‘Agony’: a word with three syllables. The same number as ‘contentment.’
‘Derailleur’ has three syllables as well, as in the device on a bicycle,
And not someone or something that derails.
Agony, though, that’ll derail you. Agony is the great derailer.
However well you detail your agony,
Whether you analyze it precisely with scientific language
Or you adorn it poetically with lyrical verse,
The agony itself does not go away. Agony is patient, and agony is not kind,
And once it lodges in the space between heart and gut,
The agony will remain there, whether you are aware of it or not.
You do not need to be agonizing over something in particular
In order to feel it.
The love of your life does not need to leave you
In order to feel it.
You do not need to become an alcoholic, lose your job,
Have your wife cheat on you, and be convicted of a felony
In order to feel it, though all that certainly helps.
But you can know agony without any of these things occurring.
Agony can drill into your skull when you have a secure job and a loving wife,
And you step outside the oppressing house to cry out to the 3 a.m. silence,
‘Is a job and a wife all I am good for?
Is there not something else, more exceptional, that I was made to do?’
Agony can suffocate you when you are recognized
For your exceptional contributions to society,
And you mutter in the misery of your celebrity,
‘To be seen and recognized: No imaginable suffering is more worthy of dread.
Fleet-footed dancers of fate: Hand back to me my anonymity.’
Agony can pierce you when you are alone, an anonymous man in the wilderness
Overwhelmed by the beauty of a desert sunrise, and even in your awe the agony
Does not leave you but speaks to you with a voice cruel in its soundless torment,
‘Would you not be still more filled with awe, that much closer
To being entirely at peace with yourself and the world,
If you were seeing this beauty with a lover, with one who sees you?’
To feel agony is to feel utterly incomplete, fractured in some way
Or in more ways than it is possible to comprehend all at once,
And to be unable to accept this state.
Agony is the unrelenting want, need, for things to be different,
The need to change what you cannot bear to feel,
And what you feel you have no power to change.
Striving to write the truth means all too often hearing the sobs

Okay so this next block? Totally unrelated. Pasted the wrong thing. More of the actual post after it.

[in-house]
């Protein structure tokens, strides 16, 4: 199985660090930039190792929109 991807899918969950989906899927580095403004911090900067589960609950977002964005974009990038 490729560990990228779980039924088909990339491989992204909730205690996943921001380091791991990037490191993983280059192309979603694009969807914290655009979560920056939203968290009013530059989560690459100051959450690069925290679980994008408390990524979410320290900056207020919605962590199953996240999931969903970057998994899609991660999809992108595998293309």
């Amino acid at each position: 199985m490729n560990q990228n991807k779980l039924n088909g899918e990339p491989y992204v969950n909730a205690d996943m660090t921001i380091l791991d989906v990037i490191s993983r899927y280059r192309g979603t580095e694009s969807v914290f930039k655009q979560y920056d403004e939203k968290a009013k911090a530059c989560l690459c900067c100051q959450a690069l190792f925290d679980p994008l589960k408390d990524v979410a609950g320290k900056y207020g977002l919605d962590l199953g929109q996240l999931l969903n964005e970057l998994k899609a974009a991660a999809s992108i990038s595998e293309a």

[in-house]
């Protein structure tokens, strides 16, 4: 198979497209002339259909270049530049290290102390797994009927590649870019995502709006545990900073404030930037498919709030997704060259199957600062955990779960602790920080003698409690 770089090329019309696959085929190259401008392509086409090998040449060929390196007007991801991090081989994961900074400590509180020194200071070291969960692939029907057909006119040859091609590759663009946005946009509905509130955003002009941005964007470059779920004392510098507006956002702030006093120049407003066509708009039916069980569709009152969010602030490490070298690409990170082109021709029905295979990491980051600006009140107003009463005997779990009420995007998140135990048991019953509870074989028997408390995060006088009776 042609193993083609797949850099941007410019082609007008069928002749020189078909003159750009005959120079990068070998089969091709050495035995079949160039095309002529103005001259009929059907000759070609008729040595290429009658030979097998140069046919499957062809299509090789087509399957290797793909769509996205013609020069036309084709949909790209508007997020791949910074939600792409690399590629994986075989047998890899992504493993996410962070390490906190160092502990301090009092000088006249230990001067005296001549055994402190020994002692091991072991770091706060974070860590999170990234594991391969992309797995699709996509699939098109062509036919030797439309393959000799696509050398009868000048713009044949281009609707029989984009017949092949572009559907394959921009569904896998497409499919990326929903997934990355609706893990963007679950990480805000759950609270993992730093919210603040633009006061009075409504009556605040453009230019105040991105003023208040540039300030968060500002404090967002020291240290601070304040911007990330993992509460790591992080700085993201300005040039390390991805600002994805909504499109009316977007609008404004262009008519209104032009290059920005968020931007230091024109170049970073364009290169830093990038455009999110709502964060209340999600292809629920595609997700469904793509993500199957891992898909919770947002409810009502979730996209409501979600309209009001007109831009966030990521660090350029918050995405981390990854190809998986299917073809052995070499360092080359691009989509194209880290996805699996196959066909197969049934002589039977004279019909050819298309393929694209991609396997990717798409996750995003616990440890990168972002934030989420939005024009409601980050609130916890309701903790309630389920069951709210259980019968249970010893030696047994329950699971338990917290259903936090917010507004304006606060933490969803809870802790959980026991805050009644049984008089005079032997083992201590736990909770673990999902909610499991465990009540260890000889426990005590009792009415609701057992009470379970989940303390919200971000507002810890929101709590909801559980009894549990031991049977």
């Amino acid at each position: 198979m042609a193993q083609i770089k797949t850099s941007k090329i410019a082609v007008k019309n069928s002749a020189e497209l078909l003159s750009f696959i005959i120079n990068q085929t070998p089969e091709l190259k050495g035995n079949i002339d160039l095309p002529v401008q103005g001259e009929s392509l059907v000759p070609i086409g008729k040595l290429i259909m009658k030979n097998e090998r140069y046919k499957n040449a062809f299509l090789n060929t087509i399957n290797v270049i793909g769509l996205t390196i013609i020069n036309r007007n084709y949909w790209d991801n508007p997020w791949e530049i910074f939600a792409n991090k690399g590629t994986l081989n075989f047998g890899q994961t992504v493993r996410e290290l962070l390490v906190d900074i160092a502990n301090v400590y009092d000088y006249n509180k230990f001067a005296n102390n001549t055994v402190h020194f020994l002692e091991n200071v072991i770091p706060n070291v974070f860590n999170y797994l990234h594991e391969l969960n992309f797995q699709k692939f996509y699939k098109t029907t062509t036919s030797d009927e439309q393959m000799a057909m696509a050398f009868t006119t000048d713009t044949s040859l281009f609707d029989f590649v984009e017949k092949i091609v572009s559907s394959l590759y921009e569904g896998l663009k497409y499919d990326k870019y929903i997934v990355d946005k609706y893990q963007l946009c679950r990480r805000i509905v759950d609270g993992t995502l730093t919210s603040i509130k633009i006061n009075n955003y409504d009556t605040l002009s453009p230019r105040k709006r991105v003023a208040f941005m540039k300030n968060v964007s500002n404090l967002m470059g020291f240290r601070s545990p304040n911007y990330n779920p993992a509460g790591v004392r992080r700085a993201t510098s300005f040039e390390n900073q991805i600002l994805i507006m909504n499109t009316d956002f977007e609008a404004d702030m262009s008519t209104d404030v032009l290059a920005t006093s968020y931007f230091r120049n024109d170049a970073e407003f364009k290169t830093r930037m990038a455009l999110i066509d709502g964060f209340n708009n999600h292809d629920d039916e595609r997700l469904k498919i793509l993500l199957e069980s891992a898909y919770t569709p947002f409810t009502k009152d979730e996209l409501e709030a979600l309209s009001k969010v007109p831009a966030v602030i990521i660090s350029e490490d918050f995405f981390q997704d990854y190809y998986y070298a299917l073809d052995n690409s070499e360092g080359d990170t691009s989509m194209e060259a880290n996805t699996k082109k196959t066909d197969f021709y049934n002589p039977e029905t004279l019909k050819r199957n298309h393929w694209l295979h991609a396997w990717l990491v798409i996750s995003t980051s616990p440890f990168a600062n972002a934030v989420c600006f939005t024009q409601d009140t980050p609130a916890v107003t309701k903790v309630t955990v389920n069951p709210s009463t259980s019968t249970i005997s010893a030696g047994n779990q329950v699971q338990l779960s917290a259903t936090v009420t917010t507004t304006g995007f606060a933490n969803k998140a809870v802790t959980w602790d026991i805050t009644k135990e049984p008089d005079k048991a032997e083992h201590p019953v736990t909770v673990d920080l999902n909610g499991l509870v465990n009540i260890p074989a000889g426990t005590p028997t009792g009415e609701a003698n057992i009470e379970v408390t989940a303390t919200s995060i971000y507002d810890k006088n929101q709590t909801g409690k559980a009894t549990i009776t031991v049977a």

And feeling the throbs of an agonized heart,
And writing with the feeling.
In just this way I wrote this poem.

“These Are The Nights”

There are nights when you can’t sleep until you’ve made efforts to awaken,
nights you feel fully the futility of all your efforts,
your eternal failure to wake up in time.

These are the nights when the knowledge that you are spirit is simply that,
for these nights you feel spiritless,
and the feeling in you masters the knowledge.

These are the nights you pick up book after book, putting each one down
after a few sentences. You turn off the light to go stand on the porch,
and you hunger for the moon to give you one true word.

These are the nights when you know the dawn
will not revitalize or exorcise, will only terrorize you as only it can,
nights you wish would last longer so you could remain hidden in darkness.

These are the nights you spend weighing your options,
oscillating between extremes, unable to balance unstable dreams
of who you might have been with the unmovable weight of who you are.


I no longer need you, but
I do still need
to feel the hunger
I used to feel for you,


I no longer need to be alone, but
I do still need
to feel the hunger
I can’t help but feel


I no longer need to drink, but
I do still need
to feel the thirst I couldn’t help
but feel when I couldn’t drink.
I need to create
out of that endless hunger.

Don’t think

I needed
to love you.
I did anyways; I couldn’t help it.
I loved you then
the way you need him now;

I’ve heard

the way you talk to him;
it’s the same way my poems never sounded
when you read them back to me.

Well, here goes:

I hungered for you to hunger for me;
when you hungered for me,
I was glutted with you
and hungered for her,


I’m afraid my hunger will devour me,
that it cannot be satisfied,

and also

I’m afraid I hunger only
for what keeps me hungry.

There’s this:

If we are afraid together,
will we be half as afraid?

And this:

if we are alone together,
will we be twice as alone?

And, of course, this:

if we are hungry together,
will you take care of the bill?

Tell me:

When the storm rages
will you let me sit,
surrounded by it,
to meet with stillness?


why some days can I sit for hours,
patient like the mountain laurel,
while other days I am a child who waits
for a roller coaster, a child who hates
roller coasters, yet in strange ways
hungers for what he hates.

Answer me:

If I say
I cannot receive love
I cannot receive enough love
I hunger for what keeps me hungry,

will you understand?